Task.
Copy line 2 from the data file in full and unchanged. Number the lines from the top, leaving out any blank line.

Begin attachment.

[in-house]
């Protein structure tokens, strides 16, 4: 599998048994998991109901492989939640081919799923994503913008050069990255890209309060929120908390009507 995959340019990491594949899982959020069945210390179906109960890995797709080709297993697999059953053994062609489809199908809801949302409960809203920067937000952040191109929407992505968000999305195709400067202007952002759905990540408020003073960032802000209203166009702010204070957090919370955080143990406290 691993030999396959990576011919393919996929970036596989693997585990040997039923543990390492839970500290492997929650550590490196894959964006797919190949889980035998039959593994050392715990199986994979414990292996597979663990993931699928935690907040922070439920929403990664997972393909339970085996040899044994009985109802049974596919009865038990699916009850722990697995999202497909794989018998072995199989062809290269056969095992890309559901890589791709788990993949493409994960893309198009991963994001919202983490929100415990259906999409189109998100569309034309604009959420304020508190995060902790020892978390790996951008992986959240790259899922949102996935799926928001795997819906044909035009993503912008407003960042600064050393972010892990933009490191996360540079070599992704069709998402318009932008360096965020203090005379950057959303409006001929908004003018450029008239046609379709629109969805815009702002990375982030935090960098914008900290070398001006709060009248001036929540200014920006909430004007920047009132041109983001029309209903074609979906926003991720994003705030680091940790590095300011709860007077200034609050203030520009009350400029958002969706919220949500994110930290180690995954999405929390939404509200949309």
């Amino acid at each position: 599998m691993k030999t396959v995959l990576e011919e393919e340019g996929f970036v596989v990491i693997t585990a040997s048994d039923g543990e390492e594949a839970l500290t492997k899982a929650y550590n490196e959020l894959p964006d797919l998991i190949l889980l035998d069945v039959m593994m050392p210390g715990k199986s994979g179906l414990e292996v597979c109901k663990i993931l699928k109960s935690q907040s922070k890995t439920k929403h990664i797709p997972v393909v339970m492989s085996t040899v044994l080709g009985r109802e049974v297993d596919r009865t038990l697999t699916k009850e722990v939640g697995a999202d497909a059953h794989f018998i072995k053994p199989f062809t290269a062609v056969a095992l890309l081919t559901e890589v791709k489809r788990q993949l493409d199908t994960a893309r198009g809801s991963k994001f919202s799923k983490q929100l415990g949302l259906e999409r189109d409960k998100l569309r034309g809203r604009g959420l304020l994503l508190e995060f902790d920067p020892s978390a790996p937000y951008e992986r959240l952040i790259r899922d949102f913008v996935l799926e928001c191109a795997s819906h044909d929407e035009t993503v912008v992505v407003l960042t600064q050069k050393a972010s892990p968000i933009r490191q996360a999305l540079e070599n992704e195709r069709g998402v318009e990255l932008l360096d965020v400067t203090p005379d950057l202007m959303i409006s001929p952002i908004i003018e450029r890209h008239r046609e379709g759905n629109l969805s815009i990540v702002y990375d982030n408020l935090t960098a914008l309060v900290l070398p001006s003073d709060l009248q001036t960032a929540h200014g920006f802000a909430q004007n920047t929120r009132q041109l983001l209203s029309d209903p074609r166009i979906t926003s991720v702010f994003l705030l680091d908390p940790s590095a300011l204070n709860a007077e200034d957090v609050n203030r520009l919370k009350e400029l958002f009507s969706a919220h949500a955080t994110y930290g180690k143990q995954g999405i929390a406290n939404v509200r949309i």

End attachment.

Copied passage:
């Protein structure tokens, strides 16, 4: 599998048994998991109901492989939640081919799923994503913008050069990255890209309060929120908390009507 995959340019990491594949899982959020069945210390179906109960890995797709080709297993697999059953053994062609489809199908809801949302409960809203920067937000952040191109929407992505968000999305195709400067202007952002759905990540408020003073960032802000209203166009702010204070957090919370955080143990406290 691993030999396959990576011919393919996929970036596989693997585990040997039923543990390492839970500290492997929650550590490196894959964006797919190949889980035998039959593994050392715990199986994979414990292996597979663990993931699928935690907040922070439920929403990664997972393909339970085996040899044994009985109802049974596919009865038990699916009850722990697995999202497909794989018998072995199989062809290269056969095992890309559901890589791709788990993949493409994960893309198009991963994001919202983490929100415990259906999409189109998100569309034309604009959420304020508190995060902790020892978390790996951008992986959240790259899922949102996935799926928001795997819906044909035009993503912008407003960042600064050393972010892990933009490191996360540079070599992704069709998402318009932008360096965020203090005379950057959303409006001929908004003018450029008239046609379709629109969805815009702002990375982030935090960098914008900290070398001006709060009248001036929540200014920006909430004007920047009132041109983001029309209903074609979906926003991720994003705030680091940790590095300011709860007077200034609050203030520009009350400029958002969706919220949500994110930290180690995954999405929390939404509200949309």